The Supreme Court recently upheld a Texas law that would be prevent patients from accessing abortion care after six weeks of pregnancy. There are many reasons this law is concerning—chiefly that it will do considerable harm to many people—but it is also based on bad biology. Pregnancy math is confusing, and it’s unclear whether legislators involved are simply ignorant on reproductive biology or recognize that it’s an indirect way to ban all abortions.
But in reality, the six-week ban limits abortion care to only four weeks after conception, and only one week, realistically, from when a person could find out they are pregnant. At this stage, an embryo has implanted and has a neural tube, and the blood vessel that will develop into the heart begins pulsing. This pulsing, or “heartbeat,” is the basis for the emotional appeal of these bills. But at this early stage, the embryo is still in the process of differentiating organs and won’t be classified as a “fetus” until about a month later.
The reason pregnancy math works so strangely is practical: it’s easier to pinpoint the first day of someone’s last period and count from that point as a standard marker because dates of ovulation and conception are harder to identify. But counting pregnancy as beginning during the last period includes two weeks prior to actual pregnancy and can inspire public health policy considering all women of reproductive age to be “pre-pregnant,” such as health messages that recommend that all women of reproductive age abstain from alcohol. Given a lack of adequate education in health and biology—educational information that is often another target for evangelical Christians—some may think “six weeks of pregnancy” is plenty of time to realize you are pregnant. But at only four weeks post-conception, and three weeks post-implantation, there is a limited window to even affirm pregnancy.
This is where pregnancy math meets menstrual math, which is further complicated by the limits of hormonally detecting pregnancy. Menstrual math, or predicting when a “missed” period occurs, is often based on an assumed 28-day cycle. If you have a regular 28-day cycle, the expected missed period should happen two weeks after conception. That gives you about two weeks before that “six-week” threshold to take a pregnancy test and see your doctor. But it’s recommended that you wait for a week after your missed period to take a pregnancy test, because if you take it too early, you may get a false negative. Pregnancy tests measure human chorionic gonadatropin (hCG), a hormone produced after implantation. Though it can be potentially detected shortly after implantation, at about a week after conception and “three weeks” pregnant, it may not build up to detectable levels until a couple of weeks later. Thus, for patients with a predictable 28-day cycle, there is only about one week before the “six-week” threshold to confirm pregnancy. For someone who knows they want an abortion, taking a test, getting confirmation from a health care provider and having the abortion would have to occur within a single week.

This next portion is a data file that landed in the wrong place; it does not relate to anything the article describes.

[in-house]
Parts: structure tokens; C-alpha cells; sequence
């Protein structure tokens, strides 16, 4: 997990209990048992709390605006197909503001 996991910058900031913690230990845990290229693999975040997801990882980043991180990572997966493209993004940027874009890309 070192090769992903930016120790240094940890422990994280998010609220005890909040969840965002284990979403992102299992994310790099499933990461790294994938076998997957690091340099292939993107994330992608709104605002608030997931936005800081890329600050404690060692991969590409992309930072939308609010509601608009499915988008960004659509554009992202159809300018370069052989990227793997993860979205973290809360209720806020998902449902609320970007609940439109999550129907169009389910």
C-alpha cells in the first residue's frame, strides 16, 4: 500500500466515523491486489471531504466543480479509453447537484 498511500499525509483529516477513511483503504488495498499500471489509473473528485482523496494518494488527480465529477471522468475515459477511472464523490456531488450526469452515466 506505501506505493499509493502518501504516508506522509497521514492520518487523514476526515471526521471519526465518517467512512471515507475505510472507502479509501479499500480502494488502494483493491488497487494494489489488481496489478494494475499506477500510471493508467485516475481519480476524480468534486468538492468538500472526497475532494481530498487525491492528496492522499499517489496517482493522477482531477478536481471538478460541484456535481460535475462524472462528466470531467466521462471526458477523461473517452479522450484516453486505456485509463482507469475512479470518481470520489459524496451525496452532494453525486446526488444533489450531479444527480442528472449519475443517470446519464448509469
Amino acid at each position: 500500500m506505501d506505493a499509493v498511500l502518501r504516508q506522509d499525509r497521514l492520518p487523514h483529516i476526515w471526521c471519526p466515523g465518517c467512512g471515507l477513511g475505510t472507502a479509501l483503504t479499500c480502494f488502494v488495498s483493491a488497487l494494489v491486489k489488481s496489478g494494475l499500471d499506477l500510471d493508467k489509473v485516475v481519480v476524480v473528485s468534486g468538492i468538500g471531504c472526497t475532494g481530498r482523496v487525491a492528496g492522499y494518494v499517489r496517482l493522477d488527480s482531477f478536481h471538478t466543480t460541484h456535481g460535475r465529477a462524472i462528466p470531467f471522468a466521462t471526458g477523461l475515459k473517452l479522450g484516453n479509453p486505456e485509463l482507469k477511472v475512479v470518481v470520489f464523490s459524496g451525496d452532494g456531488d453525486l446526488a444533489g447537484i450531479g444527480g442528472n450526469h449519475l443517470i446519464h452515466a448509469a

But most people who menstruate do not have a regular 28-cycle. That neat, four-week cycle is a simplification of a more variable process. One study found about 13 percent of women have that “typical” 28-day cycle. The average is close to it, but it varies within a range of about 21 to 40 days and may not be consistent from month-to-month. A person with an average cycle length of 29 days may have a cycle that is 27 days one month, 29 another, and 31 another. If their period hasn’t arrived “on time,” they may not notice until it’s been a week late.
Imagine another person with a 35-day cycle. Ovulation and conception may not even occur until “three weeks of pregnancy.” The earliest they may be able to detect a pregnancy is at “four to five weeks” pregnant. They won’t be expecting their period until “five weeks” and may not even remark it as a late period until “six weeks.” By the time they have taken a pregnancy test, they have only been carrying that embryo in their body for three weeks, and they have already missed the window to access abortion. Such variability in cycle may be even more common for adolescents, perimenopausal woman, transgender men receiving gender-affirming hormonal treatments, and people undergoing other health crises or significant stressors.
There are many reasons someone may want an abortion, and often detection of pregnancy happens after that six-week threshold. This Twitter thread provides heartbreaking examples, including abuse victims, children as young as 11, trans men grappling with dysphoria and women with wanted pregnancies that were not viable. Ultimately, these decisions should be between pregnant people and their doctors, not politicians. In the Catholic tradition I was raised in, I was taught that the soul begins at conception—but also that dogs do not have souls. Both of those theological positions are now recognized as less certain by Pope Francis. American evangelical opposition to abortion is tightly entangled with white supremacist ideas about outreproducing other racial and religious groups. Everyone should have the right to follow their own religious convictions—but legislators’ personal beliefs should not dictate medical decisions between a pregnant person and their health care provider.
This is an opinion and analysis article, and the views expressed by the author or authors are not necessarily those of Scientific American.